zoie asked in Arts & HumanitiesPhilosophy · 4 months ago

I need help with philosophy.?

I am using two opposing theories of perception and knowledge from David Hume and Thomas Reid, and I need help explaining what the implications of these two opposing theories might be in how you live your life.

4 Answers

  • 4 months ago

    We all ned help with explaining philosophy, especially if its subjective-low-grade.

    Better to stick with the most logical...

    Source(s): implications for philosophy
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    • peter m
      Lv 6
      4 months agoReport

      So let me explain this simpler. If both Reid & Hume's theories are one-of-the-same (= same TYPE) then they CANNOT BE COMPARED.... I gather from here that they are -though the source could well be mistaken- or that its interpretation is questionable. Either way that's impossible to say, again.

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  • j153e
    Lv 7
    4 months ago

    Thomas Reid's modern-day counterpart is Dr. Maria Montessori, "The Absorbent Mind," and many other similar books..

    Both Reid and Montessori noted that the normal, healthy, happy child has an unlimited capacity for love, trust, and induction; both knew and Montessori fostered the development and strengthening of such love, trust, and induction as joy for creativity.

    David Hume tended to be more mechanical in his assessment of how people experience events: one is linked to the next, but prior links are not guarantees of similar future links. Montessori strengthens the Childlike recourse to inductive awareness of new combinations, new possibilities, if the present links are not following the pattern of the past links. Hume tended to be more suspicious, like Descartes, wondering if some "bread" would somehow not be like past "bread." This "fear of unknown" or even of "poisoning" (Hume's example with bread) tends to develop when good, secure environments for the growing child are not provided: "safe spaces" within which creative choices may be explored, with mother as boundary-provider.

    Thus Reid's inductive principle is both hopeful (knowing past links permits accurate prediction) and encouraging creative insight, while Hume's perspective is more cautious, focusing more on "black swans" and "monsters" (Taleb and Lakatos, respectively), to the extreme of positing that there is no certainty regarding knowing causation.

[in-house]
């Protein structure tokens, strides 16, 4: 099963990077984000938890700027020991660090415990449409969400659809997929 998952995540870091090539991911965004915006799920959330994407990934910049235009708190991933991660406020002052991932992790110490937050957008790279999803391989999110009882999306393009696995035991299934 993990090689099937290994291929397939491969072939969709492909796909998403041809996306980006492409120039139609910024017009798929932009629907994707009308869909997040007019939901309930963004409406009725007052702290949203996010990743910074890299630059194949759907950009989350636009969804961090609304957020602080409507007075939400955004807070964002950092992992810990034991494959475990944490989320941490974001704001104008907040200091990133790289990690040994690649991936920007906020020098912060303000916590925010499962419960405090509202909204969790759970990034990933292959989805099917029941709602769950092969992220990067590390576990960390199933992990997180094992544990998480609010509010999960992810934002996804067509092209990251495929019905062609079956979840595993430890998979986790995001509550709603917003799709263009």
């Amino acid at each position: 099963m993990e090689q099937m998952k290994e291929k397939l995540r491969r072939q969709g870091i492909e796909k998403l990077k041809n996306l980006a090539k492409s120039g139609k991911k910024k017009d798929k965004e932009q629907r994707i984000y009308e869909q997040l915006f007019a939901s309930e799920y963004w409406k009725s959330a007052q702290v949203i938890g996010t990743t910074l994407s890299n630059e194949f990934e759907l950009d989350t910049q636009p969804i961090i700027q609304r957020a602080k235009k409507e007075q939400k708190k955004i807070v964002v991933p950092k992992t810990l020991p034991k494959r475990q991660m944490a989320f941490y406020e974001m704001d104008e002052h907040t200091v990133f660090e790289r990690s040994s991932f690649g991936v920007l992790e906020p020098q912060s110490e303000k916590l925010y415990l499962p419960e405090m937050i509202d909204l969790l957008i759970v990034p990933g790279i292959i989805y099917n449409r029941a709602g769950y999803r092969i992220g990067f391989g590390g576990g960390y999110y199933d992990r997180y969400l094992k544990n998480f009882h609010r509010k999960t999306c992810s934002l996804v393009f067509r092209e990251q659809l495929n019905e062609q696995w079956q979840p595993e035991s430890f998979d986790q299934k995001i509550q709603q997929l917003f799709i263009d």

So, Reid is more optimistic, open to induction, ready to note new positives, and Hume is more cautious, ready to suspect and detect new negatives. As both Reid and Hume were Scots, a modern-day Scot, John Bell, of Bell's inequality theorem, provides a well-proven (to 242 sigma (standard deviations)) reproof discounting Hume's notion of ~ magical local hidden variables changing excellent wine into plain old water. Thus, per the 242 sigma standard, only non-local hidden variable influence is practically possible, i.e., a Cartesian "evil demon" must change the excellent wine into plain water only from a distance--which is of course totally non-inductive,

    a kind of perverse miracle or magic trick. The general phrase which John Bell coined is FAPP, "for all practical purposes," in effect limiting Hume's suspicions to way-out-of-the-box influence (btw, this non-local "hidden variable" or "rabbit in the hat" is known to be occurring at quantum levels).

    But for all practical purposes, Reid and Dr. Montessori carry the day, regarding normal, healthy progress, much as Abraham Maslow documented for healthy human beings: https://en.wikipedia.org/wiki/Maslow's_hierarchy_o...

    Related re Bell's inequality theorem: https://phys.org/news/2015-08-loopholes-entangleme...

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  • 4 months ago

    Philosophy is not necessarily about the answers tho, it is mostly about asking the right questions.

    People and ideas spoken by someone else do not necessarily relate to you, your personality, you desedion making process, your life in most ways.

    What schools of thought you adhere to is vital yes and having and opposing view to that will help somewhat. But to base one's entire reality on just a single ideological conflict is more damaging (just look at religion and notable its fanatical followers).

    Instead do as the wise men mentioned no doubt hoped to inspire you to do in the first place: question, question yourself, question their statements, question what are your limits and desires.

    Out of that you will eventually have a better understanding of yourself, maybe to a point when you will no longer need to use their theses as platform for internal struggles of yourself.

    Philosophy is art of the question. ASK ones whom know you most.

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  • 4 months ago

    Open a book .......

    • zoie4 months agoReport

      I have read about them in my philosophy book, but I am having trouble comprehending exactly what the question is asking.

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